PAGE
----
[arin-ppml] Draft Policy ARIN-2017-5: Equalization of Assignment Registration requirements between IPv4 and IPv6
abagrin at mydigitalshield.com
Tue Jul 11 23:56:04 EDT 2017
True, but it does help when it is being used. If we could increase the
adoption of SWIP from the service providers, it would also be used more
heavily for geolocation services, and the upward spiral begins.
There will always be some abuse of geolocation services as long as there are
georestrictions for media etc.. It's between service provider authenticity
and the service that requires geolocation that the trust needs to be formed.
It's up to us to provide a mechanism/tool/information to allow them to build
I'm all for having the ability to SWIP per IP, and it's up to me as a
service provider to keep it as authentic as I can, so Netflix can trust me.
When applying this to IPv6 (and forgive my lack of knowledge) but part of
the address is identifying the physical interface (hardware). Seems a SWIP
registration should be on that part of the address and then regardless of
service provider that host will always be identified the same, owned by Bob
Smith. As a service provider (SDWAN provider) I would NAT their network
portion of their traffic to return to me, but keep the host the same.
If I'm trying to hide the identity of the host by doing a full NAT with an
encrypted tunnel, I'm clearly up to no good and shouldn't be trusted by
content providers anyway. Trying to hide who I am is not security, it's
trying to disguise myself to obtain something my actual ID would not allow
me to, or I wouldn't want someone knowing I'm trying to obtain something.
All in all, I think we need to provide a mechanism that can allow SP's and
applications to build trust through that mechanism.
My newbie 2 cents.
From: ARIN-PPML [mailto:arin-ppml-bounces at arin.net] On Behalf Of Owen DeLong
Sent: Tuesday, July 11, 2017 8:41 PM
To: hostmaster at uneedus.com
Cc: arin-ppml at arin.net
Subject: Re: [arin-ppml] Draft Policy ARIN-2017-5: Equalization of
Assignment Registration requirements between IPv4 and IPv6
> I also question why 100% SWIP on v6, because 99.9% of ISP's are not coming
> back for a new assignment. While SWIP is useful for network security and
> contact needs, this is NOT the purpose it was established. It was
> established to document an ISP's address utilization rates for ARIN to be
> used when the ISP requests more space. Since very few have come back to
> ARIN for more v6 space, I think its purpose is not needed until such time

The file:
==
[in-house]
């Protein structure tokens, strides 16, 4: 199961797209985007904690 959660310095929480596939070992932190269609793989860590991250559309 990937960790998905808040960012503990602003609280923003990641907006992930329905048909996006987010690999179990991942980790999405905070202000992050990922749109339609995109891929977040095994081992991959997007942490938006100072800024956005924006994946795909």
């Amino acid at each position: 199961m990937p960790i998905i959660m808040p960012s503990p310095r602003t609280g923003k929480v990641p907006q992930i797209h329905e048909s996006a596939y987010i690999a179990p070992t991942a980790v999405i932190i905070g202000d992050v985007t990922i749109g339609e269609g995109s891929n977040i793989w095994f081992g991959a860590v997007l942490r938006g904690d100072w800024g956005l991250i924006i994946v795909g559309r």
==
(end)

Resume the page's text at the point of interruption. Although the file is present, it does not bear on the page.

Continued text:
> as an ISP needs to get its ducks together to ask for more IPv6 space,
> which with the larger space of v6 will be never for most ISP’s.
As someone who was around back when much of this was hashed out, I can
assure you that SWIP (and WHOIS before it) was not deployed primarily for
ISPs to document utilization. It was, in fact, primarily for security and
contact purposes from the first days of the WHOIS protocol. RIR uses (and
RIRs themselves) came much later in the game. The RIR rules and requirements
around SWIP and WHOIS were actually put in place primarily to protect this
ability to have security and contact information where needed. Later the
RIRs discovered the usefulness of this same data for utilization validation,
but it was NOT the original purpose for collecting the data.
> I also do not think ARIN's policies should be supporting the business
> models of the Geolocation providers, of which one of the most annoying
> customers of same is the Copyright Trolls. Even the "Residential Privacy"
> people must publically declare a zipcode, a goldmine for the Geolocation
As one who works for a company that is not strictly a geolocation provider,
but which does a great deal of geolocation as part of its other business
needs, I will say this simply isn’t true. Any geolocation provider basing
their conclusions on whois is an extremely inaccurate geolocation provider.
You are receiving this message because you are subscribed to the ARIN Public
Policy Mailing List (ARIN-PPML at arin.net).
Unsubscribe or manage your mailing list subscription at:
Please contact info at arin.net if you experience any issues.
More information about the ARIN-PPML